There was a very high chance of fire at two locations on the Allegheny National Forest this weekend.
In fact, the chance was 100 percent.
U.S. Forest Service agents from the ANF, State College, Ohio, Illinois, and West Virginia participated in prescribed burns of 157 acres near the upper reservoir on Friday and 93 acres south of Hearts Content on Saturday.
Photo provided for publication
An aerial view of one of the controlled burns handled by a number of agencies and lead by U.S. Forest Service personnel in the Allegheny National Forest over the weekend.
The crew included 15 Forest Service agents, most of them local. The others were invited for their expertise. "They had certain qualifications that we needed in the burn organization," ANF Fire Management Officer Peter To.
In preparation, the workers cut control lines down to bare soil around the prescribed area with leaf blowers and rakes.
Conditions on the forest were very dry at the time of the burns and fire danger was high.
Team members were ready to knock down areas that got too hot by using water delivered from backpacks. Extra water was carried to the agents by utility vehicles. Some team members suffered symptoms of dehydration due to high temperatures inside the burn, To said, but those workers are "fine".
Because of the dry conditions, an airplane provided aerial surveillance of the burn.
The conditions and the weather allowed the ANF to utilize the personnel available for both burns. "It was one of these days we had the weather, we had the group, we could do back-to-back burns," To said.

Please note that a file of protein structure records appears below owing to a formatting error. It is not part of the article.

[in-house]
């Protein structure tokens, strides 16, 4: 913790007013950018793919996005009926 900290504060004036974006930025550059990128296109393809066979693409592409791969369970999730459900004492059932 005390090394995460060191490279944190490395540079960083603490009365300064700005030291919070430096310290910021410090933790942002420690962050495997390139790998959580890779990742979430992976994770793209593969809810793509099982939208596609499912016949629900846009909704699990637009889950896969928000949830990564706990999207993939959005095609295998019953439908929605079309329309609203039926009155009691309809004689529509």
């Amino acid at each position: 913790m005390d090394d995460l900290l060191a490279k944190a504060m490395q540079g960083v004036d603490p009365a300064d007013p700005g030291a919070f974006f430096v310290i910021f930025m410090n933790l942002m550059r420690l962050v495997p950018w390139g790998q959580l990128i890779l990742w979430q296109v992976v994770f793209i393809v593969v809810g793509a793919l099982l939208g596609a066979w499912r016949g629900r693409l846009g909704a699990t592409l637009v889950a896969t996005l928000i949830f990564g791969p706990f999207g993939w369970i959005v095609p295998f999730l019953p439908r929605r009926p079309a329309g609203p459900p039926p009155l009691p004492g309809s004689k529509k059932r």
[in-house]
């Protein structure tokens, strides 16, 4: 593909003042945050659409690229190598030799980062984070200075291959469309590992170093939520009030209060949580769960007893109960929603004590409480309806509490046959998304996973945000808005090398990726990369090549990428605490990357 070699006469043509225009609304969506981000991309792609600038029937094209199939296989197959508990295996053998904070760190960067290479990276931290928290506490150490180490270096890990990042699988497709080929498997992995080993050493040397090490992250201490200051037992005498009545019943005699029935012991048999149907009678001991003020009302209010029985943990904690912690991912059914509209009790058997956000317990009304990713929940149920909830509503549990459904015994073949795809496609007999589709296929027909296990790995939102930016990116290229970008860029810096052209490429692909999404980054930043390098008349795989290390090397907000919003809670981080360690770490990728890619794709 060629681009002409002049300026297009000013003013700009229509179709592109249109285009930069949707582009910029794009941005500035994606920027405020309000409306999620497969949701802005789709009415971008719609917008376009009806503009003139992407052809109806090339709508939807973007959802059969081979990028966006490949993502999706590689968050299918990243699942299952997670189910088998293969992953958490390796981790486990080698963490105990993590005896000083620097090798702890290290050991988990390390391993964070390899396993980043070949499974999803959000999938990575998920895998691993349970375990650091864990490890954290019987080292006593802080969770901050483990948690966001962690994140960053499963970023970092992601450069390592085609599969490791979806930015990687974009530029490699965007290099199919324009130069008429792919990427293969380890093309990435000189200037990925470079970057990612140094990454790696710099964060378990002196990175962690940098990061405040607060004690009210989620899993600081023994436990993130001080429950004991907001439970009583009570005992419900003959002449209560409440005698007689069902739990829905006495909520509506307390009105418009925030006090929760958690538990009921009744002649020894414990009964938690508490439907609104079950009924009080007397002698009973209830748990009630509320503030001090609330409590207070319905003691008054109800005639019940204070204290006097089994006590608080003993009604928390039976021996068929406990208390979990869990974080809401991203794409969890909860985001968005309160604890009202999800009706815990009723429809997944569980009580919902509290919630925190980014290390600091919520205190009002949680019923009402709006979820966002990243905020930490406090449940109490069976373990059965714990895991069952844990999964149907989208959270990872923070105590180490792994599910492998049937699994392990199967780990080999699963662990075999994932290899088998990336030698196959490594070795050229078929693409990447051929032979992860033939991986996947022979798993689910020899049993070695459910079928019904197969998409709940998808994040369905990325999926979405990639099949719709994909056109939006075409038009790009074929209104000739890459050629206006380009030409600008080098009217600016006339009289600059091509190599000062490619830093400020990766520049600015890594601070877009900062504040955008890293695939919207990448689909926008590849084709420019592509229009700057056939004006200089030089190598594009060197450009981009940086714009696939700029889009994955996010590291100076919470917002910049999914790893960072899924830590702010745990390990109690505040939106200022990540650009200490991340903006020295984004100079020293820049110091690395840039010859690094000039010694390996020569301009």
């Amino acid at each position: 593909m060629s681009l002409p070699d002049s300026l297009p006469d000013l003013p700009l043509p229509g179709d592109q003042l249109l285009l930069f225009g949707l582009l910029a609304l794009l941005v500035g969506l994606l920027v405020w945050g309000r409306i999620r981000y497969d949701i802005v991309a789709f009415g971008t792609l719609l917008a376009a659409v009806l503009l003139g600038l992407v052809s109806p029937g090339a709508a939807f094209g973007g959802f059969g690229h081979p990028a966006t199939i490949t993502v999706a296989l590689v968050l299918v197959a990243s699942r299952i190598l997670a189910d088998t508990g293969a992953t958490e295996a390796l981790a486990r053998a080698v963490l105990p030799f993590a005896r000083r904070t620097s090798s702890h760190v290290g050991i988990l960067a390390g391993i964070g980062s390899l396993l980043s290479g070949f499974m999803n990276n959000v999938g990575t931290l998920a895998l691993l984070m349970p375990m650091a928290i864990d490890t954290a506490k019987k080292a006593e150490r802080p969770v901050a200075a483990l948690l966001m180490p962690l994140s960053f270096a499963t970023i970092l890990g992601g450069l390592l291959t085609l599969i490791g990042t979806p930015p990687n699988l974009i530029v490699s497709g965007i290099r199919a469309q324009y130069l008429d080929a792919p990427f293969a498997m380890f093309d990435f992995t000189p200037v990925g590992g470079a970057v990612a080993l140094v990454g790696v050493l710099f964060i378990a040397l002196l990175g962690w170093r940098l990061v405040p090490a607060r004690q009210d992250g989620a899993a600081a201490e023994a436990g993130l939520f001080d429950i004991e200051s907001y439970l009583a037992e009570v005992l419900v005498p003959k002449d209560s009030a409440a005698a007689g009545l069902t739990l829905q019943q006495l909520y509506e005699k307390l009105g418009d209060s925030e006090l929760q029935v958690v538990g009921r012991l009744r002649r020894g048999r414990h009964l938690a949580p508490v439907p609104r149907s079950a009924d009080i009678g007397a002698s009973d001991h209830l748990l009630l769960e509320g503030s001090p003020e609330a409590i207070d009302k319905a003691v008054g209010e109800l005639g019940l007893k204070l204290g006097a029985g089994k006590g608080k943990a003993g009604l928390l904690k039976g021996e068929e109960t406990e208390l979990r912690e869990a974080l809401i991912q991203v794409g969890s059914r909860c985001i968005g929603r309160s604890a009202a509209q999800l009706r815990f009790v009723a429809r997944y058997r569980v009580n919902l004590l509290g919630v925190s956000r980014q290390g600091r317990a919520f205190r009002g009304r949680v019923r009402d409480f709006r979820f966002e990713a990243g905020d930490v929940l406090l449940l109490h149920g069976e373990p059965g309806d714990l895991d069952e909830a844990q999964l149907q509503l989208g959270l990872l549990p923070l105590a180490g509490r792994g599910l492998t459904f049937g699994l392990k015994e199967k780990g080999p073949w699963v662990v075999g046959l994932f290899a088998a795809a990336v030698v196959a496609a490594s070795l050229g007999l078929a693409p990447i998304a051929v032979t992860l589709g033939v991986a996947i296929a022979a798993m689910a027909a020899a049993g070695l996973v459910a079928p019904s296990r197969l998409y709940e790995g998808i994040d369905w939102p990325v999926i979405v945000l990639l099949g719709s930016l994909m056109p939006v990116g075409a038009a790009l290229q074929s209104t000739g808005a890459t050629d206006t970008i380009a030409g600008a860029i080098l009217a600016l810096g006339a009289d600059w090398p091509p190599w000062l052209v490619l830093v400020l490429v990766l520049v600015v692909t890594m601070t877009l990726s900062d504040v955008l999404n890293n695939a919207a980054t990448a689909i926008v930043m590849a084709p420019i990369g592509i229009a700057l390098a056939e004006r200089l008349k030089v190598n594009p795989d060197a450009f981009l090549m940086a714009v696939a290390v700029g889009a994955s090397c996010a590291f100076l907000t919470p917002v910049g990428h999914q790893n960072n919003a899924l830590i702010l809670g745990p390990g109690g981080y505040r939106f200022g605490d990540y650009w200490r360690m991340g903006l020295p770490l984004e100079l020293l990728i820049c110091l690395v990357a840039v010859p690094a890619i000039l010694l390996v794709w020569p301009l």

The fire did not escape the control lines. Calls were made to Warren County Control regarding fires, but those were inside the prescribed area and stayed there.
That is typical.
"It's common when we do a controlled burn, we'll secure it and then leave," To said. "That doesn't mean it's going to be 100 percent out."
Members of the team will continue to monitor the burn areas.
"Until we get some rain, we're going to have crews check each burn," To said.
The goal of the burns was to encourage the growth of oak trees, To said.
"We do prescribed burns so we can reduce the wooden vegetation and allow the favored tree species like oak to gain a foothold," To said. "We're focusing on ferns, trying to eliminate leaf litter, beech and maple."
The fire kills off the young of the less-desirable species and does not harm the oak.
"Oak is a fire dependent species," To said. "They have extra reserves inside to resprout after a burn. Some of the other species don't have the ability to do that."
On the ANF, the Land of Many Uses, oak is valued.
"Oak is a very favored tree, it's beneficial to wildlife" and the timber industry, he said.
The areas were chosen based on the likelihood that oak would be the predominant species after the burns.
"During our inventories, these areas were selected due to existing oak seedlings," To said. "We also looked at acorn production from last fall."
Past burns have proven successful and the practice will continue. "This is something that we're hoping to do continuously," To said.